Tag: economics

Elinor Ostrom, RIP

Elinor Ostrom, the first woman to receive the Nobel Prize in economics—though that is hardly the most significant aspect of her work—has died at 78. My old friend Mario Rizzo of New York University examined her scholarly accomplishment in 2009 when she won the Prize:

The work of Elinor Ostrom, the first woman to receive the Nobel Prize in economics, is not very well-known among economists. In fact, I would venture the guess than most economists had not heard of her before the prize was announced yesterday morning.

Two reasons for this are that her degree is in political science and she has written for publications outside of the mainstream economics journals. Additionally, her work, by and large, lacks the high degree of mathematical formalism now so characteristic of economics.

Yet the Nobel Prize Committee has done a great service to economics and the greater social-scientific community. When a well-known economist receives the prize little is gained apart from the recognition of a job well done and perhaps some wider public recognition. I do not think that great contributions are made in any discipline because of the incentive effects of an improbable prize. However, in this case the Nobel Committee has brought extraordinary work to the attention of an economics discipline that has become excessively specialized and, perhaps increasingly irrelevant to the real world, as Paul Krugman and others have recently suggested.

Professor Ostrom’s work is highly relevant to important issues in economic development, common-pool resources, the development of social norms, and the solution of various collective action problems. Her work is also methodologically diverse. She uses experimental methods, field research, and evolutionary game theory. She is not afraid to draw on various disciplines when appropriate: economics, political science, evolutionary psychology, cultural anthropology and so forth.

She is a very worthy intellectual descendant of Adam Smith who realized that the study of trade based on self-interest needed to be supplemented by a broader view of humankind – individuals capable of the so-called “moral sentiments” like honesty, benevolence, and loyalty, as well as the standard vices.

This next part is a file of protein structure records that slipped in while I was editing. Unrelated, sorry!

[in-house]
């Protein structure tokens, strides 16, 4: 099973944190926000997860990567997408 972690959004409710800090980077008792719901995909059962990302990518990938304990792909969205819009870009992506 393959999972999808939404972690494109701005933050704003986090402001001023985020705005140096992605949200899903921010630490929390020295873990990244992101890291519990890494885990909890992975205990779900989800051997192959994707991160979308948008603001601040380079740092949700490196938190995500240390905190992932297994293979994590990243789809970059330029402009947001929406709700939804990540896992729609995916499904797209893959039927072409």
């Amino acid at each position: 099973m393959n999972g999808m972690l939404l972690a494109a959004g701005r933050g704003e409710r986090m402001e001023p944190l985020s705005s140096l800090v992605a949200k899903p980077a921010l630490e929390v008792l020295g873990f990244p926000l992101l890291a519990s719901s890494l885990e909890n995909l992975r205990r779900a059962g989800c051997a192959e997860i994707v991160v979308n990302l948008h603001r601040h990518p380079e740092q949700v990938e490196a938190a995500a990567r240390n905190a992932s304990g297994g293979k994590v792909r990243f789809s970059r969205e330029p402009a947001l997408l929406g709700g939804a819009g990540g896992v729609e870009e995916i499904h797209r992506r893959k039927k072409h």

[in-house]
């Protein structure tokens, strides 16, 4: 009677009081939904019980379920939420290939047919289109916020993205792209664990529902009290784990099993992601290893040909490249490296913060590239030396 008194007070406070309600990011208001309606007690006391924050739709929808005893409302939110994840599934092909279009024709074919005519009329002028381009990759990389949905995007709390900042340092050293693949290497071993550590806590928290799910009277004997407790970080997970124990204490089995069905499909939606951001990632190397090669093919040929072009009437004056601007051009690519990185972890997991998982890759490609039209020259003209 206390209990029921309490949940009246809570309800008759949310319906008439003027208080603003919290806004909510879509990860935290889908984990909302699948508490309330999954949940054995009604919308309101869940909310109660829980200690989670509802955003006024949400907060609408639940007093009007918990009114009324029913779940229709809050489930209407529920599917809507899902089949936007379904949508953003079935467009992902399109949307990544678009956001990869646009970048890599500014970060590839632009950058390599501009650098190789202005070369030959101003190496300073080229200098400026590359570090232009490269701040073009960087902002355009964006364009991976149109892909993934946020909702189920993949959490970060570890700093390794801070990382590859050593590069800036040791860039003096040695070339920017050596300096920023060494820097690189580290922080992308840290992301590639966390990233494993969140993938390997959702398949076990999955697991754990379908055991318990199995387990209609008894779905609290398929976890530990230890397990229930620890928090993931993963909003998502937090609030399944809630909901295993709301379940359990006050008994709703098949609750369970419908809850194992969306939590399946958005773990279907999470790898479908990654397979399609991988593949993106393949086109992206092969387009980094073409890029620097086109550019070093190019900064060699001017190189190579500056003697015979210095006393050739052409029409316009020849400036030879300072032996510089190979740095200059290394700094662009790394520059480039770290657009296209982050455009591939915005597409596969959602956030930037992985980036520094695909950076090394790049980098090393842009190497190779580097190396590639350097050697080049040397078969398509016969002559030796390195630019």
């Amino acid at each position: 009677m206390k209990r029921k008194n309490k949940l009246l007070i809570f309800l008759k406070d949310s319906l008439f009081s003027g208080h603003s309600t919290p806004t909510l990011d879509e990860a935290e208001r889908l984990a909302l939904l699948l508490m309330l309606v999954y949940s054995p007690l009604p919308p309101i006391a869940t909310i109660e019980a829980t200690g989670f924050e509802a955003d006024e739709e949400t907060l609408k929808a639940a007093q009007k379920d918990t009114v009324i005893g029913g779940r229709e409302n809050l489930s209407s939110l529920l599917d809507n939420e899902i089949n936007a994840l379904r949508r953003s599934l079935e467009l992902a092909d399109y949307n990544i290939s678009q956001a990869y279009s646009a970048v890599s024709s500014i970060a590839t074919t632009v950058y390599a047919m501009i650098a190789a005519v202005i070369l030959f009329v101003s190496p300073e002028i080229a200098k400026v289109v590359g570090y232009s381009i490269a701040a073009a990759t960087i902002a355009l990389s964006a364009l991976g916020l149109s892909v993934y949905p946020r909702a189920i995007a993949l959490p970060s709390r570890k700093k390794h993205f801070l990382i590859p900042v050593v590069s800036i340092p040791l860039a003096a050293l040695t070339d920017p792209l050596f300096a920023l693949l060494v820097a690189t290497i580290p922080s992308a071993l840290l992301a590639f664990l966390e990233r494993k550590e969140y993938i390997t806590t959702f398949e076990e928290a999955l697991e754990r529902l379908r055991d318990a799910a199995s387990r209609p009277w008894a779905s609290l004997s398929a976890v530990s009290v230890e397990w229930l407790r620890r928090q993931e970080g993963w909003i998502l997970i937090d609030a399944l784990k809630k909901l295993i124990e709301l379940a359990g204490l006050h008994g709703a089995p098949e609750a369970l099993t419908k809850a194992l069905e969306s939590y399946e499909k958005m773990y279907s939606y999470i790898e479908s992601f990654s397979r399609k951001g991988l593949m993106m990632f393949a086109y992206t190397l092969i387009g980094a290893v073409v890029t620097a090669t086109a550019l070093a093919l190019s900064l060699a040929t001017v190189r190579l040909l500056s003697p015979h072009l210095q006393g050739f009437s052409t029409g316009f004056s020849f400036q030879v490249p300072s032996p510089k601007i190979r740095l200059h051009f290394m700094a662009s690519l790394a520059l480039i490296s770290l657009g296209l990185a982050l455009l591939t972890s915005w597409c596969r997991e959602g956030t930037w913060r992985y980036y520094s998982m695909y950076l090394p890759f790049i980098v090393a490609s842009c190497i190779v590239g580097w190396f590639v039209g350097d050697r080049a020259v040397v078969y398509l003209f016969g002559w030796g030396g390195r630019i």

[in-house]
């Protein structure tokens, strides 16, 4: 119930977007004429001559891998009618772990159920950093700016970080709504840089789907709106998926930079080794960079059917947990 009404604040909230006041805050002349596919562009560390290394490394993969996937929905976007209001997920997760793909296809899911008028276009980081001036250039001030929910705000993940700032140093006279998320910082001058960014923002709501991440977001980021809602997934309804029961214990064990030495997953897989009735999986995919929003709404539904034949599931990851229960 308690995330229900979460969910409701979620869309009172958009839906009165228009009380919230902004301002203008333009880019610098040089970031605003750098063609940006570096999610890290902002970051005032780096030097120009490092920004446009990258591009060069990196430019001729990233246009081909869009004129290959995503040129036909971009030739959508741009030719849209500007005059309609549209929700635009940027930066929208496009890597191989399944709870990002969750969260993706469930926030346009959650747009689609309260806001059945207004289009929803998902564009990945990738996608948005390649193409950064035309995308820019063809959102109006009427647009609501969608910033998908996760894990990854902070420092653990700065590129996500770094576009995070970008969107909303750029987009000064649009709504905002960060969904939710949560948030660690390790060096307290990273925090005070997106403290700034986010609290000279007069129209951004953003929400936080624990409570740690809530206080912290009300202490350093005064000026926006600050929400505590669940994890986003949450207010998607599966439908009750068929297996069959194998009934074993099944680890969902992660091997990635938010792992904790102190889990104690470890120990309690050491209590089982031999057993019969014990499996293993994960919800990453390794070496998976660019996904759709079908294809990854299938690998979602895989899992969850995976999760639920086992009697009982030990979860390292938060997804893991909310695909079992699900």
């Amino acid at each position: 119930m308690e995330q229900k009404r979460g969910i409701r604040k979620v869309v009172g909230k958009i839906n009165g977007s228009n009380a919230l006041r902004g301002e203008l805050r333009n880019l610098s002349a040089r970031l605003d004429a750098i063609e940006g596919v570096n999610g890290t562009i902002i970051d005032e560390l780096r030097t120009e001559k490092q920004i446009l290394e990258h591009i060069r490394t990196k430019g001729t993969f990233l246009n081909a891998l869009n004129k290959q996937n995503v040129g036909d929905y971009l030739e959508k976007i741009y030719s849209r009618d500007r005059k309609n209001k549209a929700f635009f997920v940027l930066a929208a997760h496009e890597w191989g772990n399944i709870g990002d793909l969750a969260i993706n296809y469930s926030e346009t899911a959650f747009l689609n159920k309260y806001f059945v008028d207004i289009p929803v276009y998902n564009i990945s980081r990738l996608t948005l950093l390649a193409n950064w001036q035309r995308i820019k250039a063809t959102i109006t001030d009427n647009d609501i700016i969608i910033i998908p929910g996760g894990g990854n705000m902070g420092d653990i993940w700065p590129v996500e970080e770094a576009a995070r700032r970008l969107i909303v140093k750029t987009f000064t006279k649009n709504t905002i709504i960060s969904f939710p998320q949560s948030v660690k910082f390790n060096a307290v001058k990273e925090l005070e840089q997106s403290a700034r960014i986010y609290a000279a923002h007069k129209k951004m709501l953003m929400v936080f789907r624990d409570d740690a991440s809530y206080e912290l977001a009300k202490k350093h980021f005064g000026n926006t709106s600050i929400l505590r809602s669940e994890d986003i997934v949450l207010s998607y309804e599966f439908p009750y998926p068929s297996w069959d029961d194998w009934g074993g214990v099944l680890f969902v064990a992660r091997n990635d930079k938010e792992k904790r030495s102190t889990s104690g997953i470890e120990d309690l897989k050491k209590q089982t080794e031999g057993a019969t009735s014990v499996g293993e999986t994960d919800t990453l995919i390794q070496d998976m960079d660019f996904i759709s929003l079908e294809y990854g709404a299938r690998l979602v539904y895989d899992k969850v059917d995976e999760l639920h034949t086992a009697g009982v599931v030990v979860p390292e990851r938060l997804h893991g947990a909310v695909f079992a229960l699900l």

Much of Ostrom’s work centers on developing and applying a broader conception of rationality than economists usually employ. The standard conception of rationality is not the rationality of real human beings but the rationality of cognitively-unlimited lightning-fast calculators. This is a purely imaginary construct. On the other hand, Olstrom’s “thick rationality” is the result of trial and error, use of relatively simple heuristics, employment of rules, and the embodiment of cultural norms. To reject standard, improbable rationality is notto reject rationality. It is rather to develop more sophisticated, and yet more realistic, models of rationality.

“Thick rationality” is a bottom-up phenomenon. It recognizes the importance of local knowledge and diverse approaches in the management of resources. For example, many top-down irrigation projects in developing countries have failed because they have concentrated on the physical aspects of water delivery. Ostrom believes that the institutional aspects are more important. Irrigation systems built by farmers themselves are often more efficient. They deliver more water, are better repaired, and result in higher farm productivity than those built by international agencies. Often these agencies take no notice of local customs, knowledge and incentive structures; the knowledge of the bureaucrat is inferior to the knowledge of the individuals on the ground.